By Solomon Adoga
Nigeria remains a high ranking country in tobacco products consumption with the third largest tobacco market in Africa. According to statistics from the Global Adults Tobacco Survey (GATS) smoking prevalence among Nigerian adults is estimated at 5.6% (about 2.4 million adults) smoking an average of eight cigarette sticks per day. The danger of this statistics lie in the effect on a larger population exposed to tobacco smoke through second hand consumption.
The harmful effect of tobacco use has inspired countries, including Nigeria, to implement control measures to tackle tobacco consumption and affordability. The idea embedded in the World Health Organisation Framework Convention on Tobacco Control (WHO-FCTC) Article 5.3 provides guidelines for countries to implement an effective tobacco tax system capable of reducing tobacco products affordability and consumption.
Nigeria recently commenced implementation of a new tobacco tax regime by introducing specific tax on tobacco products amounting to a total excise tax burden of less than 20% of retail price. While the regime falls well below the WHO recommendation of 75% excise tax burden, it is has been widely described as a step in the right direction and presents opportunity to advocate for a more stringent and effective tax system.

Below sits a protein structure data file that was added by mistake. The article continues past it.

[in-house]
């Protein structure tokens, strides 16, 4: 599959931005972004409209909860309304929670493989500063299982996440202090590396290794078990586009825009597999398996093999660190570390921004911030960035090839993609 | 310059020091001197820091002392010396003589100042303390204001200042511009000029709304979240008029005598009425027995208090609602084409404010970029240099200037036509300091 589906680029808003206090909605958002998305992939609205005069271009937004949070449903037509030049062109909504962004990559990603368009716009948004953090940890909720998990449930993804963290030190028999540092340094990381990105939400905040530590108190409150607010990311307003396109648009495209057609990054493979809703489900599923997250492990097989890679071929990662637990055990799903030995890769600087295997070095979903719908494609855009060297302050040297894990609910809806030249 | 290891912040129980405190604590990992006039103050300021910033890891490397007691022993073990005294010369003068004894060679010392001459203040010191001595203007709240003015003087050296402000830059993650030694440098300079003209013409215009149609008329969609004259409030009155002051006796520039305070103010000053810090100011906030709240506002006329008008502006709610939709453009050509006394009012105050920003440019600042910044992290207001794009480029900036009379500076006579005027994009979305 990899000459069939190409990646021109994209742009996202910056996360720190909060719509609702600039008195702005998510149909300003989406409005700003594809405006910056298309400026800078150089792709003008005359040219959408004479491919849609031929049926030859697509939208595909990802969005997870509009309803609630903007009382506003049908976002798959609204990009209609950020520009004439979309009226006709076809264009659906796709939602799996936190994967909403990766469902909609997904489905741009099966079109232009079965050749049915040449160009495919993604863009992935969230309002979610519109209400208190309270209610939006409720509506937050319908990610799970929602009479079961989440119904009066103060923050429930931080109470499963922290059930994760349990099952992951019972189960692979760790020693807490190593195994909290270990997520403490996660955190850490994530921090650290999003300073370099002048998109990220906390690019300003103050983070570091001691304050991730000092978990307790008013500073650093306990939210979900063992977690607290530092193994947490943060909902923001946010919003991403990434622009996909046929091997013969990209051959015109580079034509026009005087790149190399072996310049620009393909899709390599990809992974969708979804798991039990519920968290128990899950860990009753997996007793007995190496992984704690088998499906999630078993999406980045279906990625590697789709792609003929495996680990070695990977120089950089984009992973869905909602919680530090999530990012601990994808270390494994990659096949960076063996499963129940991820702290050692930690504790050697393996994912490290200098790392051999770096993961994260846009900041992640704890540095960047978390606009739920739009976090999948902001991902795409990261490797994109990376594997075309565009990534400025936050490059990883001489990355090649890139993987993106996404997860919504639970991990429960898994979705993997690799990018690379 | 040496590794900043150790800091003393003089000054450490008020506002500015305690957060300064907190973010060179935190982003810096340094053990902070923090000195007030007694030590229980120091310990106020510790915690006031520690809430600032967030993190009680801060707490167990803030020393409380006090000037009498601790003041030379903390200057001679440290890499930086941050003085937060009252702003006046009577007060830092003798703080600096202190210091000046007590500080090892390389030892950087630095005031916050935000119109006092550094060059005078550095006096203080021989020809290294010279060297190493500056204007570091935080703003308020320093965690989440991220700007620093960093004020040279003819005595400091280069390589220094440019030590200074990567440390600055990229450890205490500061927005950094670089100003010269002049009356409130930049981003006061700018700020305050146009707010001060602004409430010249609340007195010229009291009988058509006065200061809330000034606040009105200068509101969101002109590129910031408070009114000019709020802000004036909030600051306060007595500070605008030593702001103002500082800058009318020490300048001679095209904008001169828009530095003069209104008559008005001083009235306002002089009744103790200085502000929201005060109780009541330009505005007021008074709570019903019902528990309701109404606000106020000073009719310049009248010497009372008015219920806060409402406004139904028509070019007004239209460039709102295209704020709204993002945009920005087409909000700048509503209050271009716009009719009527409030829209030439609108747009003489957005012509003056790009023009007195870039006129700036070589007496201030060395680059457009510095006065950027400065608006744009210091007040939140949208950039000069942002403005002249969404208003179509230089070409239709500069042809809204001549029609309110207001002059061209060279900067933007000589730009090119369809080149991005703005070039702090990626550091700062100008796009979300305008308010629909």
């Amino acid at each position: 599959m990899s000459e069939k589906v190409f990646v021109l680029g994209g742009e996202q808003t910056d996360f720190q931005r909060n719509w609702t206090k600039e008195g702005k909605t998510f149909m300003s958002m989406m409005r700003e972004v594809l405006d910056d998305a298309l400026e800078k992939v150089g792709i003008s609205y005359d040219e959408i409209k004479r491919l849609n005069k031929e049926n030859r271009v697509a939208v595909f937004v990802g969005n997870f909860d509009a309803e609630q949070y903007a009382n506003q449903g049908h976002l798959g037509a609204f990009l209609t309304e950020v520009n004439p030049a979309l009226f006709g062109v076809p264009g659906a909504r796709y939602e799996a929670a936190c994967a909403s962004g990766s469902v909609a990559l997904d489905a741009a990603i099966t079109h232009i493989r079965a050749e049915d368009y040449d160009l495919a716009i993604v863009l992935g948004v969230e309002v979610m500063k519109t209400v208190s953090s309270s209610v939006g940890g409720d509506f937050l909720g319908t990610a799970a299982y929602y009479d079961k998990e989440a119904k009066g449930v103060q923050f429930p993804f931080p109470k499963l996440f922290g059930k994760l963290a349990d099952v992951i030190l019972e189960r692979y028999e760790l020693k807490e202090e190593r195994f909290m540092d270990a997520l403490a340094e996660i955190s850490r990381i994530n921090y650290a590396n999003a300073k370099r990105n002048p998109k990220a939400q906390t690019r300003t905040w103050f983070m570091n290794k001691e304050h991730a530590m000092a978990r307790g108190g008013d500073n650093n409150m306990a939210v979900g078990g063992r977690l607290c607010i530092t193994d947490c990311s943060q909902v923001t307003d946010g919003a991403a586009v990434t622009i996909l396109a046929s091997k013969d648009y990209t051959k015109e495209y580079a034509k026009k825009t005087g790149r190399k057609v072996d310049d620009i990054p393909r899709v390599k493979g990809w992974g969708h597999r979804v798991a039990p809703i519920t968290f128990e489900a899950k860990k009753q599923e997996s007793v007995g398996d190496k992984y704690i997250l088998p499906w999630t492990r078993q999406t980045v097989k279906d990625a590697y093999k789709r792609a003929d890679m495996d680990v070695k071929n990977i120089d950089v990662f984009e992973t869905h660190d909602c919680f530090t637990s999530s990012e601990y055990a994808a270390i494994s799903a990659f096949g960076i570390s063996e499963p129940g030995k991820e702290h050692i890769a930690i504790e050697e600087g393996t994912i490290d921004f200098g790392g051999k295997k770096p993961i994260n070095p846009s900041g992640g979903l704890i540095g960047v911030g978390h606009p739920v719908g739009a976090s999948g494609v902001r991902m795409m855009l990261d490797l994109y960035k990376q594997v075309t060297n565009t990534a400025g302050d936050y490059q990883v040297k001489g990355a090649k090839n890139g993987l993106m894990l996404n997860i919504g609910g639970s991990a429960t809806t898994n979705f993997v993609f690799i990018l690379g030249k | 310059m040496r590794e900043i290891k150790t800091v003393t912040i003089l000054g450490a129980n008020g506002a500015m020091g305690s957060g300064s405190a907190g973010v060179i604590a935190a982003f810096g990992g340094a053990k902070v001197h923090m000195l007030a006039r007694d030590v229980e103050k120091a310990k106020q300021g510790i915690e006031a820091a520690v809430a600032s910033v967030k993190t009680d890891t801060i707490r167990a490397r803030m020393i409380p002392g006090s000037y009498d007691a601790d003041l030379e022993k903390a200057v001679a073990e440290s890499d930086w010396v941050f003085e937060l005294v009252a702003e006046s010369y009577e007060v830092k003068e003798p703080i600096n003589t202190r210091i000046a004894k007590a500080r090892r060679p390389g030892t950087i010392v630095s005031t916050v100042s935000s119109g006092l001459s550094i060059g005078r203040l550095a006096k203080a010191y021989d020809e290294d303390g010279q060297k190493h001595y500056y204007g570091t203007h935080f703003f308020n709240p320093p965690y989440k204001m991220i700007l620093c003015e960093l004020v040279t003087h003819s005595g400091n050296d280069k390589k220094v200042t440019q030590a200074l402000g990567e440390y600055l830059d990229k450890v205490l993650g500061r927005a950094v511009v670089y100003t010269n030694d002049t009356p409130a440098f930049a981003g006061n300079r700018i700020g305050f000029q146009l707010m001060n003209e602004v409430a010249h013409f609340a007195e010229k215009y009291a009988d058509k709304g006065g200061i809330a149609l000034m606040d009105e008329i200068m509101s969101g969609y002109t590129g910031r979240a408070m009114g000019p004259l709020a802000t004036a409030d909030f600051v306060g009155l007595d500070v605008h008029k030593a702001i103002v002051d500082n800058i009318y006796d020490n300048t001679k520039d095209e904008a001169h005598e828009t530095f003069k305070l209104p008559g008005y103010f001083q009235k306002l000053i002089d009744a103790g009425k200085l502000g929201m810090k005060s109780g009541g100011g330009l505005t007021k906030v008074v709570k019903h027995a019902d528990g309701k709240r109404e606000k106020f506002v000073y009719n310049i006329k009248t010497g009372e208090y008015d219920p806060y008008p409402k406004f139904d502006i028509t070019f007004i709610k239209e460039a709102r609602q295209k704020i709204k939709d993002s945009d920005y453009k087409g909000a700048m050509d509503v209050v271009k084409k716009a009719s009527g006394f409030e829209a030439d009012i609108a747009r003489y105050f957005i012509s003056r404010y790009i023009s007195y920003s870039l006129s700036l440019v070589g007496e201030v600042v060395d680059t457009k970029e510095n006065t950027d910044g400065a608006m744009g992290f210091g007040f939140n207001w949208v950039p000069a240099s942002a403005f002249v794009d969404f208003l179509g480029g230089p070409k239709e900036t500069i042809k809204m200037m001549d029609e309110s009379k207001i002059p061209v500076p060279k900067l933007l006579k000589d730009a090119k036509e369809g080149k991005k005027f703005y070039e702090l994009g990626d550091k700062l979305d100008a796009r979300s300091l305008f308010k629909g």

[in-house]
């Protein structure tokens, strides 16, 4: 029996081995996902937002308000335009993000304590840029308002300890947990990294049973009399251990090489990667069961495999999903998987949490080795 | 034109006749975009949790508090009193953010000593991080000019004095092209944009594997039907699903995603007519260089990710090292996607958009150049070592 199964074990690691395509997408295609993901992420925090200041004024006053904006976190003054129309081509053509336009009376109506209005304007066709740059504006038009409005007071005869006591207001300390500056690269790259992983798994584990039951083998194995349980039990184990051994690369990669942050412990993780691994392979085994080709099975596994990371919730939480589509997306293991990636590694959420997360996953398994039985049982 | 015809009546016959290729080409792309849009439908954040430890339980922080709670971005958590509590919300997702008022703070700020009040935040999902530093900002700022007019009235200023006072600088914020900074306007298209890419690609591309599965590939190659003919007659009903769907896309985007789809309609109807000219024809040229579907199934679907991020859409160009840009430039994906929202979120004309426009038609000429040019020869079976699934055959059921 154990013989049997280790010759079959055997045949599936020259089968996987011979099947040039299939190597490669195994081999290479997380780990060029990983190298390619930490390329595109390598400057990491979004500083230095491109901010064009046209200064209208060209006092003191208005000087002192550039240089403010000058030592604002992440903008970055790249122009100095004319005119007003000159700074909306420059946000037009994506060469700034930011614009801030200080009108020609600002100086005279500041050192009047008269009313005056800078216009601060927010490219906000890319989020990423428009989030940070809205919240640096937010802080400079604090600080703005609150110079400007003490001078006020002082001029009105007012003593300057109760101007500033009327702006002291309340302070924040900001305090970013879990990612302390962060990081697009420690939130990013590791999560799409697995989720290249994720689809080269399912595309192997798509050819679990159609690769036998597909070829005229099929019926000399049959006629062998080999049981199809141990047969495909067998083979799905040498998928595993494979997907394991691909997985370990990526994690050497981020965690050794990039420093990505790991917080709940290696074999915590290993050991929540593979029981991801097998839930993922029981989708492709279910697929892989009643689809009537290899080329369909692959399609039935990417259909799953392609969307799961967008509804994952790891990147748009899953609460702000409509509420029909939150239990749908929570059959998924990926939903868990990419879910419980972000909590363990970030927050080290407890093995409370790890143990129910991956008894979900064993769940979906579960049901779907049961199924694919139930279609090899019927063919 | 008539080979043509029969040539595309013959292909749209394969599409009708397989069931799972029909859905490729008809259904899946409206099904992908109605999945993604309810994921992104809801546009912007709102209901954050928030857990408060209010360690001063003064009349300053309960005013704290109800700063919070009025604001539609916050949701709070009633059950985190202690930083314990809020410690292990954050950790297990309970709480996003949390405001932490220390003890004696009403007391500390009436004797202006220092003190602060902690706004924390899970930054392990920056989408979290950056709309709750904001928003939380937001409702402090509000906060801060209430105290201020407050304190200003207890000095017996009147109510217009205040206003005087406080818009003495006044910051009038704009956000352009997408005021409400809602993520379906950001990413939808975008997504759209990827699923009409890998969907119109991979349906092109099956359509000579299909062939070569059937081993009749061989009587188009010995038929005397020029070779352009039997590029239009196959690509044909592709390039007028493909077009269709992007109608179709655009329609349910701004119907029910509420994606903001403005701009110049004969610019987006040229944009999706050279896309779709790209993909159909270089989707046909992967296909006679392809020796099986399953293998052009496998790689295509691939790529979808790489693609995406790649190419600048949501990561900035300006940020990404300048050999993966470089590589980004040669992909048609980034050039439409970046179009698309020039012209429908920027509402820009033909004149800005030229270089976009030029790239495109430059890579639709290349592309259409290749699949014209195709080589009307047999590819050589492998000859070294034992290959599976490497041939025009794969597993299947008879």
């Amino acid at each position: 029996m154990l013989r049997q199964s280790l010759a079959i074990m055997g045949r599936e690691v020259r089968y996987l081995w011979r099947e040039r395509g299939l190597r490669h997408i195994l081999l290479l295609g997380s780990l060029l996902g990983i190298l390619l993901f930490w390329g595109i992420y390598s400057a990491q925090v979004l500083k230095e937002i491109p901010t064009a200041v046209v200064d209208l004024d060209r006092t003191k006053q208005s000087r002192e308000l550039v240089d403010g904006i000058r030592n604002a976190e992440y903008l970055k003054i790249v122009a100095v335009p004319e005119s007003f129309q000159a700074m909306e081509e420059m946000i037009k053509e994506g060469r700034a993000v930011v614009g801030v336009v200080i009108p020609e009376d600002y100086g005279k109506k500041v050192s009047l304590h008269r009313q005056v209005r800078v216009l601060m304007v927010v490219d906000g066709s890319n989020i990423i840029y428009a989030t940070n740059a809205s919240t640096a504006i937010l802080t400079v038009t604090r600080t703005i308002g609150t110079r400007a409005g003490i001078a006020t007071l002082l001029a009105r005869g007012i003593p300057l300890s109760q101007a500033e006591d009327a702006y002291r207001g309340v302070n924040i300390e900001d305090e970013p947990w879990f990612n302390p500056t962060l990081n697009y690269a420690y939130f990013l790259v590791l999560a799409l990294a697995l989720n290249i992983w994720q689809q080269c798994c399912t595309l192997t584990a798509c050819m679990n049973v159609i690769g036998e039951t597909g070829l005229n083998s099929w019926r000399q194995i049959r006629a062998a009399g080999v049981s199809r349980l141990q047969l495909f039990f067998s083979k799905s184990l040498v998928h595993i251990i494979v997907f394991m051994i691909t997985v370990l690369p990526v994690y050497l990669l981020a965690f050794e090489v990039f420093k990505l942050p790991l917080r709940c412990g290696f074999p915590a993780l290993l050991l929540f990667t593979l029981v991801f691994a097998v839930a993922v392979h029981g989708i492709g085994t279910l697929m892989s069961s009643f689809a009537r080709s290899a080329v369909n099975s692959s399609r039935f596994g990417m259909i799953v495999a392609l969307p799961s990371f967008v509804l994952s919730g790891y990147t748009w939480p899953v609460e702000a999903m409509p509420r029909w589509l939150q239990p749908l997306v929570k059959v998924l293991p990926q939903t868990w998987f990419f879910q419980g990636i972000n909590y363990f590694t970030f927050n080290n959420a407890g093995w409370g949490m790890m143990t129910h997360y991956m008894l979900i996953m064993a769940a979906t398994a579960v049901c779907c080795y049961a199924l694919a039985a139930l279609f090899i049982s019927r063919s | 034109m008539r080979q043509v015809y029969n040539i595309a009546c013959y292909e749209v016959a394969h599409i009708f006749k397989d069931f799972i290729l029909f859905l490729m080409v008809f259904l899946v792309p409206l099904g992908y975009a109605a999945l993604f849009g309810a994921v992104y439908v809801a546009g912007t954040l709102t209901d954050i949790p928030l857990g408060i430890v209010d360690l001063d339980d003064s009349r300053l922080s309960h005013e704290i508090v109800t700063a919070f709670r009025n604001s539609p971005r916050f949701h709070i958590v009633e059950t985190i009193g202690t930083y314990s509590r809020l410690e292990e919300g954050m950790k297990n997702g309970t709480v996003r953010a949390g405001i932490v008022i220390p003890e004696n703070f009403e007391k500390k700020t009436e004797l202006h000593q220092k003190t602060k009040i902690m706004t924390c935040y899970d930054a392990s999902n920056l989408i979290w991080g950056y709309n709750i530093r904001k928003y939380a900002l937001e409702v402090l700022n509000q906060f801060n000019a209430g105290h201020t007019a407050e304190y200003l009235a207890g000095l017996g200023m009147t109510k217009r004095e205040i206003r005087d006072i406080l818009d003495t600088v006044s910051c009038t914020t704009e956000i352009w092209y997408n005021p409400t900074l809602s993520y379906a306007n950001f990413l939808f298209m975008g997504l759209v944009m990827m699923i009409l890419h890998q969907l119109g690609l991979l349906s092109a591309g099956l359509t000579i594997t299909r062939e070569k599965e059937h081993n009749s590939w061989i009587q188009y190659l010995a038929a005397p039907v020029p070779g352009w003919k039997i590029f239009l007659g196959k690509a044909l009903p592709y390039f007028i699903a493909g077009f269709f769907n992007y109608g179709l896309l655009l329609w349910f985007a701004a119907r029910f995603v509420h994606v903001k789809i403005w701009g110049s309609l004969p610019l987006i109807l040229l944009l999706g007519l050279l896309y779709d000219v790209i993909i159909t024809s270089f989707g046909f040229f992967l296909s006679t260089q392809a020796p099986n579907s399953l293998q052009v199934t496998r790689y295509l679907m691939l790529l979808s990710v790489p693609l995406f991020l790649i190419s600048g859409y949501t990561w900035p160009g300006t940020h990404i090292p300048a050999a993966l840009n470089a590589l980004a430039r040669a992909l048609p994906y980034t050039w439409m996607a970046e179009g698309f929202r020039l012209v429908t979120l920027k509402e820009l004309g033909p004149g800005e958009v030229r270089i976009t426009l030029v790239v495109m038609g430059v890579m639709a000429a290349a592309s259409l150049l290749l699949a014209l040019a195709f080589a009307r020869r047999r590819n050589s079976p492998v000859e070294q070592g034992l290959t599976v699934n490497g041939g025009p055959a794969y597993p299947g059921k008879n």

In its commitment to effective tobacco control in Nigeria, Civil Society Legislative Advocacy Centre (CISLAC) expanded advocacy on tobacco taxation targeting state and non-state actors in Calabar, Cross River State, in a workshop that aimed to galvanise regional understanding and support for price and tax measures to cushion the dangerous effects of tobacco consumption.
Welcoming participants to the meeting, the Director of Legal and member of CISLAC’s Board of Trustees, Bar. Adesina Oke stressed the need to be fully abreast of the economics of tobacco taxation in order to appreciate it as the most effective tool for reducing tobacco consumption particularly among low-income earners in Nigeria.
Adesina noted the danger of not fully taking advantage of measures that will meaningfully reduce tobacco use as the product remains the world leading contributor to death arising from non-communicable diseases. Commending the quality of representation at the meeting, Adesina expressed optimism towards fruitful deliberations.
The workshop integrated technical sessions highlighting the dangerous effects of tobacco consumption to public health and the economy as well as guiding participants to an understanding of the rationale and guidelines of the WHO Article 5.3. Other sessions of the workshop also covered understanding of the National Tobacco Control Act (2015) and the new tobacco regime in Nigeria.
The workshop harvested recommendations that are geared towards cultivating Cross River State’s approach and support to measures capable of improving public health and cushioning the effect of tobacco consumption in the state and the country at large.